Energy & Environment

NEK social services group paid fines for asbestos, other violations

The exterior of Northeast Kingdom Community Action’s facility at 115 Lincoln St. in St. Johnsbury. Photo by Justin Trombly/VTDigger

A Northeast Kingdom antipoverty group didn’t tell employees that one of its St. Johnsbury facilities contained asbestos and failed to address fire and trip hazards, exposing workers to health and safety risks, according to a state investigation that concluded in May.

Northeast Kingdom Community Action, a nonprofit that provides social services in the region, paid nearly $3,500 in fines this year for violations at its 115 Lincoln St. building, records from the Vermont Occupational Health and Safety Administration show.

Acting on a complaint from a then-employee, inspectors in December visited the facility, one of the group’s two main “parent child centers” that house playgroup spaces and parenting services. 

Floor tiles directly beneath two employees’ chairs were made of 5% asbestos, investigators found.

“The floor tiles at these two locations show significant deterioration and are breaking and being crushed to powder by employees sitting in rolling desk chairs,” an investigator wrote in a report for the case, which was closed after the group paid $3,469 in penalties and temporarily abated the problems.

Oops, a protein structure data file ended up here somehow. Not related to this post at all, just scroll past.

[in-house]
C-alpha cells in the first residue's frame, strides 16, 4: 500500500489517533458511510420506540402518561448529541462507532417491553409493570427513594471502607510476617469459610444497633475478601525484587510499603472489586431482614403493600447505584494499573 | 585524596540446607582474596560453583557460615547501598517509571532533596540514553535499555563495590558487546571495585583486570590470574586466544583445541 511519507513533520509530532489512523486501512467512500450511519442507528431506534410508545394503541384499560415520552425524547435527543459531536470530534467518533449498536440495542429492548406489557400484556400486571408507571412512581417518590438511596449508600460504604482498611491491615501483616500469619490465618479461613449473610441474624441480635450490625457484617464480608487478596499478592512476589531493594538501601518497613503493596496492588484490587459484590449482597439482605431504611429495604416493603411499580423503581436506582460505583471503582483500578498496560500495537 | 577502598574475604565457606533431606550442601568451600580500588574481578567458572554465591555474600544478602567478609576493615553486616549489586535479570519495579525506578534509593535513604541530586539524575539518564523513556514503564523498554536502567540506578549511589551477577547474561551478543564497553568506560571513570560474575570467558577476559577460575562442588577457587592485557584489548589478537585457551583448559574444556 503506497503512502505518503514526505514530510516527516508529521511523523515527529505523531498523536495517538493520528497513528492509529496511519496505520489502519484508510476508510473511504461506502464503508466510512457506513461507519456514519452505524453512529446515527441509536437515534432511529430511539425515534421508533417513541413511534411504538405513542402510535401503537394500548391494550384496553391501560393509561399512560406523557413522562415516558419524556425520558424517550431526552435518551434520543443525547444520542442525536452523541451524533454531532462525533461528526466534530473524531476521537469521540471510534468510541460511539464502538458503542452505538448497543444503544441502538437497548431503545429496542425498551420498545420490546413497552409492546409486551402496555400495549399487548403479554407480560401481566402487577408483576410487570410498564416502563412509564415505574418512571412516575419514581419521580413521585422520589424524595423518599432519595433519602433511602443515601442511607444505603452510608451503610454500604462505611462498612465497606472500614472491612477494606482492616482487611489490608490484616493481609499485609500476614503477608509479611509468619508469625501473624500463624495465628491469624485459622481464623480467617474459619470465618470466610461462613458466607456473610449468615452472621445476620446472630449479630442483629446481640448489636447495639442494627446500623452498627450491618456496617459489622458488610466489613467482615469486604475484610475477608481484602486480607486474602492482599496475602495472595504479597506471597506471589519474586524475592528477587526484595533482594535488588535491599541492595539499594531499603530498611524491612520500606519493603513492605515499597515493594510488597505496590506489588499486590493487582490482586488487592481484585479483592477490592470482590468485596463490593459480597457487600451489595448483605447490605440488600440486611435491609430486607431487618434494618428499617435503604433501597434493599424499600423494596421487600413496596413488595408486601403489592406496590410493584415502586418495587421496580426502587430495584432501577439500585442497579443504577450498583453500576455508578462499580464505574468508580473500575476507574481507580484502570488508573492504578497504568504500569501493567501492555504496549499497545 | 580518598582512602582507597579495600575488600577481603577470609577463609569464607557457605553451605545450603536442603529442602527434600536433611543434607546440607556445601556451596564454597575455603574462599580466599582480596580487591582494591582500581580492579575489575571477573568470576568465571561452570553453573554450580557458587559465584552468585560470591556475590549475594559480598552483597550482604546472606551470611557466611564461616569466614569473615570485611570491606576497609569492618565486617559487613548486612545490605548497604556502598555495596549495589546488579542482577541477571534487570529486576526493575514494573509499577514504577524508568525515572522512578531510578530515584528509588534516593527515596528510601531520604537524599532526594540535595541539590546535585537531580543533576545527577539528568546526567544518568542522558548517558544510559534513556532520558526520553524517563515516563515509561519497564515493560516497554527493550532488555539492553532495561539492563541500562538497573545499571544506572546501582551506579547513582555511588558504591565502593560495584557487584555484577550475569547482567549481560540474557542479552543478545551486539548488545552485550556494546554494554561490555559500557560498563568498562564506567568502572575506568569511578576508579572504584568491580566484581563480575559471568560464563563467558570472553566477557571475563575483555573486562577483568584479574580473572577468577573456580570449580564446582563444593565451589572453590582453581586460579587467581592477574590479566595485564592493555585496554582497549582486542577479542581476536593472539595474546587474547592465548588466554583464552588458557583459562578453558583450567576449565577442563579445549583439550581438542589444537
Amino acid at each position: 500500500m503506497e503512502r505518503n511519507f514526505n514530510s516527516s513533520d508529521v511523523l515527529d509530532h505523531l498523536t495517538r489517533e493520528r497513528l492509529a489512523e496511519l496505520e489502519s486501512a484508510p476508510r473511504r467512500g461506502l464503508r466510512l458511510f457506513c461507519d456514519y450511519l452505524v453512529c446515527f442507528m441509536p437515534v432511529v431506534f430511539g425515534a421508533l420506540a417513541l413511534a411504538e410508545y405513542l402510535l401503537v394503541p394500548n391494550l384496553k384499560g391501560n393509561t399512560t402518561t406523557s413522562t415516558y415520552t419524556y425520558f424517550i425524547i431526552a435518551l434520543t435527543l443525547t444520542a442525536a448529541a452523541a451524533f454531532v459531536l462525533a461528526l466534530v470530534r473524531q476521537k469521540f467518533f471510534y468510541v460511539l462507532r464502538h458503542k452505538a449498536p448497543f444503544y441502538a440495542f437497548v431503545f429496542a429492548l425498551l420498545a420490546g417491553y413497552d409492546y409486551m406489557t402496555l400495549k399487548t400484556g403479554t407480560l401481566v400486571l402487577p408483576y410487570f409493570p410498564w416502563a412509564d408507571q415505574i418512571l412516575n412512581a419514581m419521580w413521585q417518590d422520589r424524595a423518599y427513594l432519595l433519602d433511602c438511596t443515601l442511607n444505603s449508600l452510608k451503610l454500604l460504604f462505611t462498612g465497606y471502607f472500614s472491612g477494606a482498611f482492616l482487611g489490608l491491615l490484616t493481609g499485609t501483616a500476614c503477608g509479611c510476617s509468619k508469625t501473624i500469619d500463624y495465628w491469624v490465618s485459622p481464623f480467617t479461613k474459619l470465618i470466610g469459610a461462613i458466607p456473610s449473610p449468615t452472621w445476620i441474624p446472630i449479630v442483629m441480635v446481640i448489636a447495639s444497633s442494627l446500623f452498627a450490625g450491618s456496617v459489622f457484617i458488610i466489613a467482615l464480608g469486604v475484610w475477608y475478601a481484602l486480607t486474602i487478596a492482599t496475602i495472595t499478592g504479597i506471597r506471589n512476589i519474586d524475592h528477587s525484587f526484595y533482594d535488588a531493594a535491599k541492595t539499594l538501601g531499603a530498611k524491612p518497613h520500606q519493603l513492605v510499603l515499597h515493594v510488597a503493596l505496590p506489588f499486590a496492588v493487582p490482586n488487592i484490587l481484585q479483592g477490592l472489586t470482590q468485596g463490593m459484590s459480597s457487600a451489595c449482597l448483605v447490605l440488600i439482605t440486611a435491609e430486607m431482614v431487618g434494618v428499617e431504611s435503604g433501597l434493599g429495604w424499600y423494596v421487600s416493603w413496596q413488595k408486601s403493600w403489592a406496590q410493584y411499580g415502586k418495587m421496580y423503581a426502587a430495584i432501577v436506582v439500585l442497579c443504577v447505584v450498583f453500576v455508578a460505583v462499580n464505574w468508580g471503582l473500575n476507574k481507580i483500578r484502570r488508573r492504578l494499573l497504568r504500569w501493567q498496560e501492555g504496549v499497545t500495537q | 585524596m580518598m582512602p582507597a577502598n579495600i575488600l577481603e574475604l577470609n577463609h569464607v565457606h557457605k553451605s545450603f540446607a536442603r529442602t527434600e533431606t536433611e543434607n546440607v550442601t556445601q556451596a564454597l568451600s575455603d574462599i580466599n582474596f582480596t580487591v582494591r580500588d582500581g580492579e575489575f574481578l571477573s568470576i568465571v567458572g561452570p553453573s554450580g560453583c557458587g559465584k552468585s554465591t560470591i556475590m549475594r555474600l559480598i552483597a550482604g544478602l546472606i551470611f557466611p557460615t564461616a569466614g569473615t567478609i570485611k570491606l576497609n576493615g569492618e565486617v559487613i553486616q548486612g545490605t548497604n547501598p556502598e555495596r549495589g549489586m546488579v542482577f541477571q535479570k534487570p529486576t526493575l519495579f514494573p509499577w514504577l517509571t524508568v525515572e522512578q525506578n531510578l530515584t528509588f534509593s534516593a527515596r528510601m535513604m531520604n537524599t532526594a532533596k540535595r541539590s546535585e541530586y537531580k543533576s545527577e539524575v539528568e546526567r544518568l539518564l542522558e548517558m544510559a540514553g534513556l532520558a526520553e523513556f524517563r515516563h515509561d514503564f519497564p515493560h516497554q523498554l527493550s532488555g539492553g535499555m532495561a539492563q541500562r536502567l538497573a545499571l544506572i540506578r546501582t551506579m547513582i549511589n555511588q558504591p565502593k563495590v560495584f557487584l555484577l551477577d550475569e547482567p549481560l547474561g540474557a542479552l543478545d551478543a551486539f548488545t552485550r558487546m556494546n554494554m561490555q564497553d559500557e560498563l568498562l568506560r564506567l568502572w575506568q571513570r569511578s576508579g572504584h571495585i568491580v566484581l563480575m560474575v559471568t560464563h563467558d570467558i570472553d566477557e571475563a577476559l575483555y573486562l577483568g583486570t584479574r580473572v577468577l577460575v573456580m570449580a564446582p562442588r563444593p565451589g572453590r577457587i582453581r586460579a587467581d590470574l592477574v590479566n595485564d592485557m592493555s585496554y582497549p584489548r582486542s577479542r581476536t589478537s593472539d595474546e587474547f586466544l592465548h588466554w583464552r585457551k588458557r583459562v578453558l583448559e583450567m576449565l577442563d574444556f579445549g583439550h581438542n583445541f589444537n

Floor tiles containing asbestos generally don’t release asbestos fibers into the air if left unbothered, according to OSHA. But if the tiles deteriorate, they can release hazardous asbestos fibers.

“You do want to treat it seriously because you can generate dust,” said Bruce Lippy, director of safety research at the Center for Construction Research and Training, a national workers’ safety organization.

But “the risk of asbestos-related disease dealing with floor tiles is very low,” he said.

That isn’t to suggest people should let asbestos-containing tiles deteriorate, Lippy said, and employers should tell employees if it is present in their workplace.

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“I think that was an oversight,” Lippy said of the nonprofit’s apparent failure to inform employees.

Investigators found that at least one employee had been sweeping the floor around one of the damaged tiles and hadn’t been made aware of the asbestos. Debris swept up by the employee was tested and contained no asbestos, but that sweeping could have caused exposure, investigators concluded.